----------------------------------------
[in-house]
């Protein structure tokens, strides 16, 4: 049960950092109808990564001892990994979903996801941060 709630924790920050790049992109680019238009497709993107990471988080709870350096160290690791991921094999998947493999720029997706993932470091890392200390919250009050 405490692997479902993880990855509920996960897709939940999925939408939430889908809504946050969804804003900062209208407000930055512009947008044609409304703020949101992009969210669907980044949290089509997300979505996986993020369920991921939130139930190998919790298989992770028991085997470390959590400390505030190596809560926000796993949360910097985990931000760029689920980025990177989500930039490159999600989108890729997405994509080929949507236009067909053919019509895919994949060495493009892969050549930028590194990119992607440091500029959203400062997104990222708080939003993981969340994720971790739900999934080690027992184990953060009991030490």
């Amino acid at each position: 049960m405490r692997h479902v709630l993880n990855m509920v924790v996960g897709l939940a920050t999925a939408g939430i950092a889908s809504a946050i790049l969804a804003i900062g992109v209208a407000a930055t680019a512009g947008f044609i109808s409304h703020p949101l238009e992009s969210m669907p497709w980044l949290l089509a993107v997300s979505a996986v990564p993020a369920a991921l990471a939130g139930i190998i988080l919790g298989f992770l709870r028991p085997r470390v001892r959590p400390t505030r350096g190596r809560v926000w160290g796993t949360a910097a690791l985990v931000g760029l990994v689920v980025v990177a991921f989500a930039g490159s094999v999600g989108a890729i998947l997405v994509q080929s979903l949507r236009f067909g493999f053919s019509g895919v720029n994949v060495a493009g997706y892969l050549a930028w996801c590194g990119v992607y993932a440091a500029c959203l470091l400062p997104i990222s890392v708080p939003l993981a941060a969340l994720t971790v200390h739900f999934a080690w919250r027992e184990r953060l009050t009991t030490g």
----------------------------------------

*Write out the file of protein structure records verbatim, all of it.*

[in-house]
């Protein structure tokens, strides 16, 4: 049960950092109808990564001892990994979903996801941060 709630924790920050790049992109680019238009497709993107990471988080709870350096160290690791991921094999998947493999720029997706993932470091890392200390919250009050 405490692997479902993880990855509920996960897709939940999925939408939430889908809504946050969804804003900062209208407000930055512009947008044609409304703020949101992009969210669907980044949290089509997300979505996986993020369920991921939130139930190998919790298989992770028991085997470390959590400390505030190596809560926000796993949360910097985990931000760029689920980025990177989500930039490159999600989108890729997405994509080929949507236009067909053919019509895919994949060495493009892969050549930028590194990119992607440091500029959203400062997104990222708080939003993981969340994720971790739900999934080690027992184990953060009991030490």
């Amino acid at each position: 049960m405490r692997h479902v709630l993880n990855m509920v924790v996960g897709l939940a920050t999925a939408g939430i950092a889908s809504a946050i790049l969804a804003i900062g992109v209208a407000a930055t680019a512009g947008f044609i109808s409304h703020p949101l238009e992009s969210m669907p497709w980044l949290l089509a993107v997300s979505a996986v990564p993020a369920a991921l990471a939130g139930i190998i988080l919790g298989f992770l709870r028991p085997r470390v001892r959590p400390t505030r350096g190596r809560v926000w160290g796993t949360a910097a690791l985990v931000g760029l990994v689920v980025v990177a991921f989500a930039g490159s094999v999600g989108a890729i998947l997405v994509q080929s979903l949507r236009f067909g493999f053919s019509g895919v720029n994949v060495a493009g997706y892969l050549a930028w996801c590194g990119v992607y993932a440091a500029c959203l470091l400062p997104i990222s890392v708080p939003l993981a941060a969340l994720t971790v200390h739900f999934a080690w919250r027992e184990r953060l009050t009991t030490g």